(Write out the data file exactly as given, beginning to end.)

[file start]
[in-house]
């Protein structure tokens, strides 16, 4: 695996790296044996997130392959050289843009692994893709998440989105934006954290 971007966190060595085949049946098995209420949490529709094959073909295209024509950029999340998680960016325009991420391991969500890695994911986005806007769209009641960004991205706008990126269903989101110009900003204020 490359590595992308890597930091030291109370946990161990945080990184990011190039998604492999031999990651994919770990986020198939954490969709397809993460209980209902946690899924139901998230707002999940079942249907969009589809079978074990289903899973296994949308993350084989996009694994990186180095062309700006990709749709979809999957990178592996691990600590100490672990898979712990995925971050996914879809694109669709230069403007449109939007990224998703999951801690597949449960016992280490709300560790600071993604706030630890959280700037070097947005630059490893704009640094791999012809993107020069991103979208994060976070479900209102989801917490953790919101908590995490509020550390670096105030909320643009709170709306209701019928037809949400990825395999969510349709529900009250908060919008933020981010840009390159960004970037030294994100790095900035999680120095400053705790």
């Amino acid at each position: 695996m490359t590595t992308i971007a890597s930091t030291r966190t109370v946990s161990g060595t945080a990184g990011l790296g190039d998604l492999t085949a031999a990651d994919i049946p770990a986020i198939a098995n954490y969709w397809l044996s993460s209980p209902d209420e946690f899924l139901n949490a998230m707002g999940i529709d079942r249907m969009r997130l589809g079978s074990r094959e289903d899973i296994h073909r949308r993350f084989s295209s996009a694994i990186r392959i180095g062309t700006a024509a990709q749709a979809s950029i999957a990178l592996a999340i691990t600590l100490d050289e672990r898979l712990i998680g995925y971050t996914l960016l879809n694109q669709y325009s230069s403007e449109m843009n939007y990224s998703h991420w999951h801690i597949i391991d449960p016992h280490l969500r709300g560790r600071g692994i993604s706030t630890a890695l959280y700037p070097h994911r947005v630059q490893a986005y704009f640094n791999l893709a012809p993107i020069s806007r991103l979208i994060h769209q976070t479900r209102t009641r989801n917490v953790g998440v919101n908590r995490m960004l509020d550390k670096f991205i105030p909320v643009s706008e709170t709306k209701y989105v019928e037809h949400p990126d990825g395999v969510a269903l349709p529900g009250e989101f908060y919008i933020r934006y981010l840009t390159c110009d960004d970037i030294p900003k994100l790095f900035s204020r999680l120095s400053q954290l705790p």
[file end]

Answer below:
[in-house]
């Protein structure tokens, strides 16, 4: 695996790296044996997130392959050289843009692994893709998440989105934006954290 971007966190060595085949049946098995209420949490529709094959073909295209024509950029999340998680960016325009991420391991969500890695994911986005806007769209009641960004991205706008990126269903989101110009900003204020 490359590595992308890597930091030291109370946990161990945080990184990011190039998604492999031999990651994919770990986020198939954490969709397809993460209980209902946690899924139901998230707002999940079942249907969009589809079978074990289903899973296994949308993350084989996009694994990186180095062309700006990709749709979809999957990178592996691990600590100490672990898979712990995925971050996914879809694109669709230069403007449109939007990224998703999951801690597949449960016992280490709300560790600071993604706030630890959280700037070097947005630059490893704009640094791999012809993107020069991103979208994060976070479900209102989801917490953790919101908590995490509020550390670096105030909320643009709170709306209701019928037809949400990825395999969510349709529900009250908060919008933020981010840009390159960004970037030294994100790095900035999680120095400053705790």
């Amino acid at each position: 695996m490359t590595t992308i971007a890597s930091t030291r966190t109370v946990s161990g060595t945080a990184g990011l790296g190039d998604l492999t085949a031999a990651d994919i049946p770990a986020i198939a098995n954490y969709w397809l044996s993460s209980p209902d209420e946690f899924l139901n949490a998230m707002g999940i529709d079942r249907m969009r997130l589809g079978s074990r094959e289903d899973i296994h073909r949308r993350f084989s295209s996009a694994i990186r392959i180095g062309t700006a024509a990709q749709a979809s950029i999957a990178l592996a999340i691990t600590l100490d050289e672990r898979l712990i998680g995925y971050t996914l960016l879809n694109q669709y325009s230069s403007e449109m843009n939007y990224s998703h991420w999951h801690i597949i391991d449960p016992h280490l969500r709300g560790r600071g692994i993604s706030t630890a890695l959280y700037p070097h994911r947005v630059q490893a986005y704009f640094n791999l893709a012809p993107i020069s806007r991103l979208i994060h769209q976070t479900r209102t009641r989801n917490v953790g998440v919101n908590r995490m960004l509020d550390k670096f991205i105030p909320v643009s706008e709170t709306k209701y989105v019928e037809h949400p990126d990825g395999v969510a269903l349709p529900g009250e989101f908060y919008i933020r934006y981010l840009t390159c110009d960004d970037i030294p900003k994100l790095f900035s204020r999680l120095s400053q954290l705790p």